Profanity in Literature

Today I want to discuss profanity in literature. The proverbial "bad word" that you come across in literature from writers like Bukowski, Hemingway, etc.

I was once confronted, a long time ago, for using profanity in a number of my writings. Just a very few number of my writings. The reader said: "Everything about you used to burst out into beauty until you said the "F" word and now you're just not beautiful anymore." Aside from that remark being very condescending and hurtful, it also came from a shallow place literature-wise. 

First of all, I'd like to say that I can count on my fingers the number of times that profanity has been used in any of my work. Secondly, I'd like to point out that profanity makes me laugh out loud. Like for real. "Bad words" make me laugh, and it always "lightens the atmosphere" for me. In any occasion, profanity has the power to make me laugh out loud. I really don't know why. Maybe it's just my perspective? I choose to giggle at words that offend others, maybe because they are just words and it's funny how others find the words offensive when they are not being used to harm or to assault or to attack anybody. Anything is offensive if it is used to hurt someone or to corrupt someone. Nothing should be offensive if it is not corrupting anyone or hurting someone. That's my take on the matter. We waste too much time being offended by small things, while truly offensive things are going on in the world such as poverty, famine, disease and etc.

Secondly, I'd like to point out how profanity can be so useful in the creation of literature depending on where and when it is used. The best user of profanity would have to be Charles Bukowski, in my opinion. The way he used it in his work, during his lifetime, is legend and he created epic pieces by the use of "bad words" at key places and key times in his poetry and other writings. Also, one of my favourite poems that I read before I became a writer (back when I was just a teenager) was a poem by Hemingway called "The Age Demanded."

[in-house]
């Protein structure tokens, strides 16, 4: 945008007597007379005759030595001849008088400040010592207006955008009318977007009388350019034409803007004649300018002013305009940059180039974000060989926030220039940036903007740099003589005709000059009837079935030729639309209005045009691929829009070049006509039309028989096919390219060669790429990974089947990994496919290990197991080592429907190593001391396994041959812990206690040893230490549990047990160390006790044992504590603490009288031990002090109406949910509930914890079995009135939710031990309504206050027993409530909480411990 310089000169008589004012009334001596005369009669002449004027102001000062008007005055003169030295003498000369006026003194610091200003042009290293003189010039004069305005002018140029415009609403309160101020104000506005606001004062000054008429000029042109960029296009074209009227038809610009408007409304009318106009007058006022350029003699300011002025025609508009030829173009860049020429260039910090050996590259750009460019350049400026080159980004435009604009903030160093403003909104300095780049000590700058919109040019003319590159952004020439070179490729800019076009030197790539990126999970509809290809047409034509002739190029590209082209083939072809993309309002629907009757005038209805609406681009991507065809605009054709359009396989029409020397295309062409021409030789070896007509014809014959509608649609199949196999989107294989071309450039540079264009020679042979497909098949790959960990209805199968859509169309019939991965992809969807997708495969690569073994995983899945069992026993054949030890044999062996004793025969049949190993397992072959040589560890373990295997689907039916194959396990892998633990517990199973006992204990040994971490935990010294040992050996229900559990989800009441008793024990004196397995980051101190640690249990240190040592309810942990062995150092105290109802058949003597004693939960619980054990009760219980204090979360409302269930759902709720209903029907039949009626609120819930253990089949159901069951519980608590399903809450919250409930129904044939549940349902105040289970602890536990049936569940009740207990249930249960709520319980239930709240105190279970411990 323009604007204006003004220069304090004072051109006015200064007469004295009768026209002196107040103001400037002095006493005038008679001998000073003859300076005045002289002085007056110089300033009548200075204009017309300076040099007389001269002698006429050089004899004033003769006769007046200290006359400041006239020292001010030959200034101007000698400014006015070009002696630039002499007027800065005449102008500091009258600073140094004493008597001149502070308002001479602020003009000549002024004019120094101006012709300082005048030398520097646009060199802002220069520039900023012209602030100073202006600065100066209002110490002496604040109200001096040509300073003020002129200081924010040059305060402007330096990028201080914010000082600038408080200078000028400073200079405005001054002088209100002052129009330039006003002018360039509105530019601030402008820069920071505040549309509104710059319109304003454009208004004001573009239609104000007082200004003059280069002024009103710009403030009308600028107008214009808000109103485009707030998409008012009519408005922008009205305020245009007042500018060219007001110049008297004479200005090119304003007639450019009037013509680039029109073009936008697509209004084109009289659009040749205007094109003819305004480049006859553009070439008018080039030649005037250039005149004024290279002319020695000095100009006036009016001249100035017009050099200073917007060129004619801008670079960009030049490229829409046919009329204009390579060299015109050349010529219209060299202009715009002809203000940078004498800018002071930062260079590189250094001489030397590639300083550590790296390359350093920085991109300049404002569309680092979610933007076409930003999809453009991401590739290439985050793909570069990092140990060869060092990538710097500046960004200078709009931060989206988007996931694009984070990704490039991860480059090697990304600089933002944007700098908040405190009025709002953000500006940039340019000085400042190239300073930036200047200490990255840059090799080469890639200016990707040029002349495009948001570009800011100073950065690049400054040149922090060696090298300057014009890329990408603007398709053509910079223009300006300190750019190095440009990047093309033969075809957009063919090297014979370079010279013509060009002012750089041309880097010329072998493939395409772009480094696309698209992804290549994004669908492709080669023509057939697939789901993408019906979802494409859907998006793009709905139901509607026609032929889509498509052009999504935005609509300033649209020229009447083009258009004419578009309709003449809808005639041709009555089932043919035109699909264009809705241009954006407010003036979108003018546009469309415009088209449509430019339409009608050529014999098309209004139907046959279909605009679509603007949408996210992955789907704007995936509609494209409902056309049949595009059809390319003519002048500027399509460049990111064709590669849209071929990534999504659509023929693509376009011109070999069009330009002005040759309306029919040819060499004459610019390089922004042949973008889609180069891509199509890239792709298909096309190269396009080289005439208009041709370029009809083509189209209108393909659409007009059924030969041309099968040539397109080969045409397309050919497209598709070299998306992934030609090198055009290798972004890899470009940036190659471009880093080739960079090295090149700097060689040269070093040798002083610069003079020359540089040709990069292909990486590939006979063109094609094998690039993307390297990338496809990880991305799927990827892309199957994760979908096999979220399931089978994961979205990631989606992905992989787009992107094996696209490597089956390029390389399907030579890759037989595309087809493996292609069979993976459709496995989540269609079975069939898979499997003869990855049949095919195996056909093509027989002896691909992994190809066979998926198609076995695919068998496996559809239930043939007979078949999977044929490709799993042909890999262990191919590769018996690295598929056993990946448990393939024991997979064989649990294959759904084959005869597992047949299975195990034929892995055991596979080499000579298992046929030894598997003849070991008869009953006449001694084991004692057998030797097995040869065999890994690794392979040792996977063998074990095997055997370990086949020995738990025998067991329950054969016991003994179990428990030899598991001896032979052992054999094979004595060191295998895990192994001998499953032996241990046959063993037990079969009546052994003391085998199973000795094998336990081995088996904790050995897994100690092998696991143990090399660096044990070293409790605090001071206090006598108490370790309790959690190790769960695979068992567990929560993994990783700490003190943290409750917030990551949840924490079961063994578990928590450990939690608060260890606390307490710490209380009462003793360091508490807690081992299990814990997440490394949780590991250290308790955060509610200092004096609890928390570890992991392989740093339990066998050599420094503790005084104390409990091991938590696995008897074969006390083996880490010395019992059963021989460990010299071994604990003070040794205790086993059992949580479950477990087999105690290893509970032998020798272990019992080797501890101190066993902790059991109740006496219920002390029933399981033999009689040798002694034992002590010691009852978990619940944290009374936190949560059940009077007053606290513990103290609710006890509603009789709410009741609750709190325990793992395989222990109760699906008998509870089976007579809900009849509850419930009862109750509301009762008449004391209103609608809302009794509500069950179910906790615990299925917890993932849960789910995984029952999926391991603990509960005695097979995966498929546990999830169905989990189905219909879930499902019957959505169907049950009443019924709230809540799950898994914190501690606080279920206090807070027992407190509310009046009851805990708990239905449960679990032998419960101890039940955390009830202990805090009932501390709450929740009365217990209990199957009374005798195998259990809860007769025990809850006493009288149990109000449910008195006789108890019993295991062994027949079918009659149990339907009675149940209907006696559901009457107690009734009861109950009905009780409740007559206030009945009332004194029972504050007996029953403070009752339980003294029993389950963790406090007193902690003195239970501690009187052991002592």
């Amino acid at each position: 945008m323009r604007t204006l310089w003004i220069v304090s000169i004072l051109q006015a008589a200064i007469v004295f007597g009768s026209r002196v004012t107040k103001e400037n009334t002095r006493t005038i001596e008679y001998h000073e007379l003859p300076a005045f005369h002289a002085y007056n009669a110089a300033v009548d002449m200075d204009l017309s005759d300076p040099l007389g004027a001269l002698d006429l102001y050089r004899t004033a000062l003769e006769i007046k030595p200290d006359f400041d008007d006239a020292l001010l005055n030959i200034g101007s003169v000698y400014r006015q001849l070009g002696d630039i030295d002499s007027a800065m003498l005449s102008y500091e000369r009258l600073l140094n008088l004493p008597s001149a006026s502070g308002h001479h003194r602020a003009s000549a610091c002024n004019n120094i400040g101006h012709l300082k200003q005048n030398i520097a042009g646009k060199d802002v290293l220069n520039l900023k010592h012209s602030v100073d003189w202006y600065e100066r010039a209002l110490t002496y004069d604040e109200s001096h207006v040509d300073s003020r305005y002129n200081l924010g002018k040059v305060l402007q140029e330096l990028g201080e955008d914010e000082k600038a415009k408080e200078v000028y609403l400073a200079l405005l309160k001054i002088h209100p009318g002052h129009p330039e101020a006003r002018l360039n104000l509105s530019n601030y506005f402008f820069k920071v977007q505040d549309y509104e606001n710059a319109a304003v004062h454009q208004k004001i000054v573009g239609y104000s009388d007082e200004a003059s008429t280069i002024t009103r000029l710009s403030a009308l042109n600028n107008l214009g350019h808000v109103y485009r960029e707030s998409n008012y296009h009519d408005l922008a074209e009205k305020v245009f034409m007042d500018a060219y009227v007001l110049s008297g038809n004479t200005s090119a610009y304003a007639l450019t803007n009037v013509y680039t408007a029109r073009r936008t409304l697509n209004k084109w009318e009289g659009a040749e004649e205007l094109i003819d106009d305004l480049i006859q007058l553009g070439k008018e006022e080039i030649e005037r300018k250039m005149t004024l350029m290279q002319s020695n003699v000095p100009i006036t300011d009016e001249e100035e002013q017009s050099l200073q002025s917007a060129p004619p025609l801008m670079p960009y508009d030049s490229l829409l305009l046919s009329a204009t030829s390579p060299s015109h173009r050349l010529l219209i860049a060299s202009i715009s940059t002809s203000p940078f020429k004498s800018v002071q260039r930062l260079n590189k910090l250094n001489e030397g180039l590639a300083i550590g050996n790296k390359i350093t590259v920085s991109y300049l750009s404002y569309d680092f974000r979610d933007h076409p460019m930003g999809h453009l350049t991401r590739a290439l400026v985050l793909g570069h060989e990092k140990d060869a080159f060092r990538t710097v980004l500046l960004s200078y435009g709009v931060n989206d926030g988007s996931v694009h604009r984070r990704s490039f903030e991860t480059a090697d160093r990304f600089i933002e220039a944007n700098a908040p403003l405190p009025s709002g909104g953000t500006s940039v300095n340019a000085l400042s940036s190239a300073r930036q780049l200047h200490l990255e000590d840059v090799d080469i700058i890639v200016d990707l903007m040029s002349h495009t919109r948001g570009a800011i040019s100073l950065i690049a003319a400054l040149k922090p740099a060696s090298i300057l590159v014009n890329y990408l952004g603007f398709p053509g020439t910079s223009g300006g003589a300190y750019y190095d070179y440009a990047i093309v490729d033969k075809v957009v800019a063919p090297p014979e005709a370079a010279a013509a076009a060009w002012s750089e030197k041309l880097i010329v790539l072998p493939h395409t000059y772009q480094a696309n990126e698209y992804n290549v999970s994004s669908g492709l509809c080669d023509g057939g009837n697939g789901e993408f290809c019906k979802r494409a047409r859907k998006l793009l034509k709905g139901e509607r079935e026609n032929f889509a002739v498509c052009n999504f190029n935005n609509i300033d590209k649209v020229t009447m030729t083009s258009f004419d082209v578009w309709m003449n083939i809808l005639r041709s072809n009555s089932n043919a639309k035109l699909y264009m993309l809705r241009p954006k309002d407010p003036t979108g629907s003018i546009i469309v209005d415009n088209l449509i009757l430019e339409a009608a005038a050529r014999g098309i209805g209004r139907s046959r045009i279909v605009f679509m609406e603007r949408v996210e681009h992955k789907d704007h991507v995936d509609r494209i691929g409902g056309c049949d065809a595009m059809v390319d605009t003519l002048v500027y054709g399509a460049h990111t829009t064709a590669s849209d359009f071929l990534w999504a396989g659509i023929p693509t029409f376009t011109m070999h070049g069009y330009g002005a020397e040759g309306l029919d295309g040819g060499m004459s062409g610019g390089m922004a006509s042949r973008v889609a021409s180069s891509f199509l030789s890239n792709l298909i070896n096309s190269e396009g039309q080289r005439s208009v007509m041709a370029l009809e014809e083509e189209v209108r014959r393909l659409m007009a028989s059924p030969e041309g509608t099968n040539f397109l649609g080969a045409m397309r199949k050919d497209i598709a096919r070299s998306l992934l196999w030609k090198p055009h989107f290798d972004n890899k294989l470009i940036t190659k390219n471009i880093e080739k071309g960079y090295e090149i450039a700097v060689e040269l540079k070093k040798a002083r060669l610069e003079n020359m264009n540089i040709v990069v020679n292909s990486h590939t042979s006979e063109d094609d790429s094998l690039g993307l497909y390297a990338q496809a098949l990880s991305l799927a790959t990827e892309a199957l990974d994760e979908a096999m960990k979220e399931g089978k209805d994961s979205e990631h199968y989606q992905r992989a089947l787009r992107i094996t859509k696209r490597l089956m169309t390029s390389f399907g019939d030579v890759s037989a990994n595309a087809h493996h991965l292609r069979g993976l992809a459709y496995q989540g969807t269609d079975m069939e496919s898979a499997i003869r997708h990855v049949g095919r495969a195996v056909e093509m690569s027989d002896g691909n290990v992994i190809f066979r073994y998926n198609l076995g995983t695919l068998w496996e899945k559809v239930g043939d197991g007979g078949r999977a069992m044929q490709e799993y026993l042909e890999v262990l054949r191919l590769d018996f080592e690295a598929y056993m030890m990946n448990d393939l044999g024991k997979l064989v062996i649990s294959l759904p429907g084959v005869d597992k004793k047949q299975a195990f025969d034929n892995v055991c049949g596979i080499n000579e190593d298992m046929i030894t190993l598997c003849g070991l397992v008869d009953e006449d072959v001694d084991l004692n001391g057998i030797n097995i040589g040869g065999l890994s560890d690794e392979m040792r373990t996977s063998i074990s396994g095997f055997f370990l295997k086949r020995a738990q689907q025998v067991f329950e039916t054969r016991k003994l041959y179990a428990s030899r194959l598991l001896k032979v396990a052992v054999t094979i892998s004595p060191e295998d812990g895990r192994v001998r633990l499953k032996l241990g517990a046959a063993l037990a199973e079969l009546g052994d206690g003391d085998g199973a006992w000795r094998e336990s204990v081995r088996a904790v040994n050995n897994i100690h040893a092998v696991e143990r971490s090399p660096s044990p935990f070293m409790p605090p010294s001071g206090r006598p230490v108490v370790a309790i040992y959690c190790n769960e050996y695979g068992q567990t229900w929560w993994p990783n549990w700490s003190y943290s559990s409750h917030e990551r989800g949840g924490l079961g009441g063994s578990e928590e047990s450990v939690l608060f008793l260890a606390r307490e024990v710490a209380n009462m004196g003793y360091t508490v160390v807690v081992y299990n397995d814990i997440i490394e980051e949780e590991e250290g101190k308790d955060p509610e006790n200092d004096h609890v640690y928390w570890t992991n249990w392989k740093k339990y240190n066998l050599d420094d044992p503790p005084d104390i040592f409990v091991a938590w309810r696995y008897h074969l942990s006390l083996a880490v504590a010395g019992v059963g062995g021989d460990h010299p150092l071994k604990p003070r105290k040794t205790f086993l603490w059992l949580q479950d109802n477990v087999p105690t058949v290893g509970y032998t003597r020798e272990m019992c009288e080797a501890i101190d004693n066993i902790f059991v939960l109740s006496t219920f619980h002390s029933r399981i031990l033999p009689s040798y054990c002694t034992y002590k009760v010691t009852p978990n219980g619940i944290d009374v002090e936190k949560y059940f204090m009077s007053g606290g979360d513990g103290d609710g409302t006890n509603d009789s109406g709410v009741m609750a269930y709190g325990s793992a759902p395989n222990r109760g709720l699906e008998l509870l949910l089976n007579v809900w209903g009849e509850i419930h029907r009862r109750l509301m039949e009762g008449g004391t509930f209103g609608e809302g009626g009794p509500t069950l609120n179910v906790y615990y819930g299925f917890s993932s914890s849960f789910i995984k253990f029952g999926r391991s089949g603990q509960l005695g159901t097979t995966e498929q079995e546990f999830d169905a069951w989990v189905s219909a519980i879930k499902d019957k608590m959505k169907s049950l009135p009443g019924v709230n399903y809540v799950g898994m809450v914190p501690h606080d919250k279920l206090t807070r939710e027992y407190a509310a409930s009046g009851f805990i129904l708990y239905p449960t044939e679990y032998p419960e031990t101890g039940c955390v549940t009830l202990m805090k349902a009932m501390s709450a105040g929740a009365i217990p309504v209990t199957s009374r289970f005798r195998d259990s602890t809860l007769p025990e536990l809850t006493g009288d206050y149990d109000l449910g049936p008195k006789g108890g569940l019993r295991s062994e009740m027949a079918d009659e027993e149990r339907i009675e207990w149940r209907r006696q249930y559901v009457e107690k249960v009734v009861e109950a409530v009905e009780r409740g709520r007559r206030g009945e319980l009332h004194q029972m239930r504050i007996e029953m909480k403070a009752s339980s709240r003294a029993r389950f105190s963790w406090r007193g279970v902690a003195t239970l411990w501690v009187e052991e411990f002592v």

The Age Demanded

BY ERNEST M. HEMINGWAY

The age demanded that we sing
And cut away our tongue.

The age demanded that we flow
And hammered in the bung.

The age demanded that we dance
And jammed us into iron pants.

And in the end the age was handed
The sort of shit that it demanded.



And so as you can see here, that moment of "gist" in this poem is expressed immaculately and precisely, by the use of the word "shit" and somehow, it doesn't make me laugh in this poem. Rather, it makes the soul of the whole poem take root within me. If not for the use of the word "shit" here, it just wouldn't have hit home.

2 comments:

  1. I have to agree. Profanity often allows us the freedom to express rage, and sometimes rage needs to be released. How strange a world we live in that ongoing wars, genocide, and brutal governments crushing dissent don't bother people. Using profanities to shame, abuse, belittle or harm another is wrong. Using profanity in literature is honest.

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  2. Yes its true the people never stop to move one to another place really its great sign to all about banquets.

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